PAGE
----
Baptists and the American Civil War: December 20, 1863

miscegenation_hoaxThe Civil War has raised racial tensions to new heights in the South and in some areas of the North. The number of openly racist Northerners is such that U.S. President Abraham Lincoln is not assured of re-election in the coming 1864 election.

Hoping to tip the presidential election away from Lincoln and force the United States to make peace with the Confederacy, two Democratic newspapermen contrive a plot for driving a wedge in the Republican Party. As Christmas approaches, their plan is put into place on the news stands of New York City.

The title of the 72-page pamphlet screams at passers by: Miscegenation: The Theory of the Blending of the Races, Applied to the American White Man and Negro.

As described in the pamphlet’s opening paragraphs, the word ‘miscegenation’ is the creation of the work’s unnamed author, derived from combining two Latin words–miscere (to mix) and genus (race). The author, presumably a Republican abolitionist, hopes his newly-coined word will replace the prevailing term for interracial unions–‘amalgamation.’

The author then proceeds to strongly advocate for mixed marriages, arguing that mixed marriages producing mulatto children would enhance the white race. “All that is needed to make us the finest race on earth is to engraft upon our stock the negro element,” the pamphlet proclaims.

Miscegenation should be the goal of the Northern war effort and placed within the Republican platform, the author declares:

It is idle to maintain that this present war is not a war for the negro … It is a war, if you please, of amalgamation … a war looking, as its final fruit, to the blending of the white and black… Let the war go on… until church, and state, and society recognize not only the propriety but the necessity of the fusion of the white and black—in short, until the great truth shall be declared in our public documents and announced in the messages of our Presidents, that it is desirable the white man should marry the black woman and the white woman the black man.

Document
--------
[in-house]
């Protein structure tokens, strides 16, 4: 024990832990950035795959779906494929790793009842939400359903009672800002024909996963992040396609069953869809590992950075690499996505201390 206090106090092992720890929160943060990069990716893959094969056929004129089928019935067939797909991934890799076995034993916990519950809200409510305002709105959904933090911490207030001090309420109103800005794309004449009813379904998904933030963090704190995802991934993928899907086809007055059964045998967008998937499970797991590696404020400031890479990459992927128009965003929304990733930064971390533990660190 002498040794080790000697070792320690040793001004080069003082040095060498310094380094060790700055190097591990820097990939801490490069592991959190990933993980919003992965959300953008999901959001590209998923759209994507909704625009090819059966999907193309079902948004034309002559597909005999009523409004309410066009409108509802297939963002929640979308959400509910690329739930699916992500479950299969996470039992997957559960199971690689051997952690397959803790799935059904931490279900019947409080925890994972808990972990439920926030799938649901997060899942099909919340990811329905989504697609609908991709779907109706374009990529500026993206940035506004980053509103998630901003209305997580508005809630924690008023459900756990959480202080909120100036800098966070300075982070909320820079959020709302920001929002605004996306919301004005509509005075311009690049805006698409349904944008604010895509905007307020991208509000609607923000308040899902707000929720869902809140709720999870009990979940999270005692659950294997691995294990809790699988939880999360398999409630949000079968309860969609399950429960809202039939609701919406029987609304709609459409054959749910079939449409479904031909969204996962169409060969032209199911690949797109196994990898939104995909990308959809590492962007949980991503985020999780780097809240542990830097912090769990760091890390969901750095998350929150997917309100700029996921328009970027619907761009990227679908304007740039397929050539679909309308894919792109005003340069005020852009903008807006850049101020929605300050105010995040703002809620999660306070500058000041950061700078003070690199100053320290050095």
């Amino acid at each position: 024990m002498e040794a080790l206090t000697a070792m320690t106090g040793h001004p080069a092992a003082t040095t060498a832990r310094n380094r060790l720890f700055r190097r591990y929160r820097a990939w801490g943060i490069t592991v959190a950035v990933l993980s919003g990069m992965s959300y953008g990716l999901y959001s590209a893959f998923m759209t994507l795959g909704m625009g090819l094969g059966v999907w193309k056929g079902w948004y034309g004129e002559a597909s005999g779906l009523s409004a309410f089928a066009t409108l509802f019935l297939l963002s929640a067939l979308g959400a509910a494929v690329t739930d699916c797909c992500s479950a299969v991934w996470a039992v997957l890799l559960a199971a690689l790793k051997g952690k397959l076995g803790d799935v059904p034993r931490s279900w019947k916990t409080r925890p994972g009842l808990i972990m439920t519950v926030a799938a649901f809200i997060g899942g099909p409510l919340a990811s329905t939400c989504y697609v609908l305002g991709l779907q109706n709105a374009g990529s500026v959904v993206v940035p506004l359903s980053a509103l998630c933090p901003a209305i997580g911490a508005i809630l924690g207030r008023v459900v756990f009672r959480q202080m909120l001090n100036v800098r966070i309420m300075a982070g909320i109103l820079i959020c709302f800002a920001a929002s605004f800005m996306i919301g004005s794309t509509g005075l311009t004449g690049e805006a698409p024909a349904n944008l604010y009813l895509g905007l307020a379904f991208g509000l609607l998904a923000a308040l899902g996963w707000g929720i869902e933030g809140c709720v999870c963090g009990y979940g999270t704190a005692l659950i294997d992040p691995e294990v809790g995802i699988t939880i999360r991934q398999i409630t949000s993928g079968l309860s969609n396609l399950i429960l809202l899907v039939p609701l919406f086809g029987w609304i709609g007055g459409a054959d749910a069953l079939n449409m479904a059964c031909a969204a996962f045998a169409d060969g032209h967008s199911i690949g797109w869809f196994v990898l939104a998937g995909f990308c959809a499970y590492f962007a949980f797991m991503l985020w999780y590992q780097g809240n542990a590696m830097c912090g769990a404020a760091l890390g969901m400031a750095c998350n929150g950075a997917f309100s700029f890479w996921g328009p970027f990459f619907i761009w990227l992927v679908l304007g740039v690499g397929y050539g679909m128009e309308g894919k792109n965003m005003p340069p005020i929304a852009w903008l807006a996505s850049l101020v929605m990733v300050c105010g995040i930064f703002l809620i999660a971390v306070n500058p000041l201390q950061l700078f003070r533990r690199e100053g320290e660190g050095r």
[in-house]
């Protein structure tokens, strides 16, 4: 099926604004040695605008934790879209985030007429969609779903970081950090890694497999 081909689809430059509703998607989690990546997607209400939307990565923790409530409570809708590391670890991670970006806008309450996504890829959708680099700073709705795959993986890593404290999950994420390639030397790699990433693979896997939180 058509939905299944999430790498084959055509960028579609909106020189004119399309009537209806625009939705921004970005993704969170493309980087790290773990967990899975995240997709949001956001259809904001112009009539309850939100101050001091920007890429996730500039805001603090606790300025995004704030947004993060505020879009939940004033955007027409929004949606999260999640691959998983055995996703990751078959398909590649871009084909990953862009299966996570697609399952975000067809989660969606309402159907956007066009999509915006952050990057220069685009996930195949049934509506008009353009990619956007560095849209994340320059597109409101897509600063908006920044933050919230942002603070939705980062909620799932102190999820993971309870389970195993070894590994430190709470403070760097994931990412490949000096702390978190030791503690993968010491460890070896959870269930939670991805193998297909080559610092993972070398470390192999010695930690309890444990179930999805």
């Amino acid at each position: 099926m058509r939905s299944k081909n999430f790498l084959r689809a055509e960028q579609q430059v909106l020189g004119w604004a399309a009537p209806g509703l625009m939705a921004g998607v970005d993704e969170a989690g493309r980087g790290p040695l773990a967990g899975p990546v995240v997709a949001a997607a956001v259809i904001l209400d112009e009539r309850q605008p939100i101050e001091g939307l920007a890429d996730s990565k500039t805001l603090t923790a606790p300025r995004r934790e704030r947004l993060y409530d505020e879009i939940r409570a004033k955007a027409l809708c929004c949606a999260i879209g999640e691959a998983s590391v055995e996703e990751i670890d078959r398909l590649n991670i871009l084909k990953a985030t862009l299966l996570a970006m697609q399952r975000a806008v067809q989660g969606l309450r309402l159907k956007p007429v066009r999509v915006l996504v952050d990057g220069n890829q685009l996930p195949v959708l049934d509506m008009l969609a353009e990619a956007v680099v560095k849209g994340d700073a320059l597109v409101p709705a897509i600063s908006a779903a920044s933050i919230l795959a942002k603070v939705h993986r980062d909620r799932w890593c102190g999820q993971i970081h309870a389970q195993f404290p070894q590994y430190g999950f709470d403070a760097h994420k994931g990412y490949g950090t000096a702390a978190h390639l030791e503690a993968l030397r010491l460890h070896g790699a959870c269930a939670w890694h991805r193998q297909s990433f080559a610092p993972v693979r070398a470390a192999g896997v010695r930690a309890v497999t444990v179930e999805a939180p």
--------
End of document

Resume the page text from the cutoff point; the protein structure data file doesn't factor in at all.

The pamphlet stirs no little controversy, furthered by the author’s correspondence with abolitionist leaders and ads in abolitionist papers. Correspondence sent to Lincoln goes unanswered, but some anti-slavery advocates voice cautious, qualified and muted support of the pamphlet in private letters to the anonymous author.

In February, the controversy reaches a new level when a Democratic congressman and Baptist, Samuel Sullivan Cox of Ohio, denounces the pamphlet in an address to Congress, condemning Republicans as advocates of miscegenation. Pouring fuel on the fire, Cox reads quotes from private letters written by abolitionist leaders to the pamphlet’s unknown author.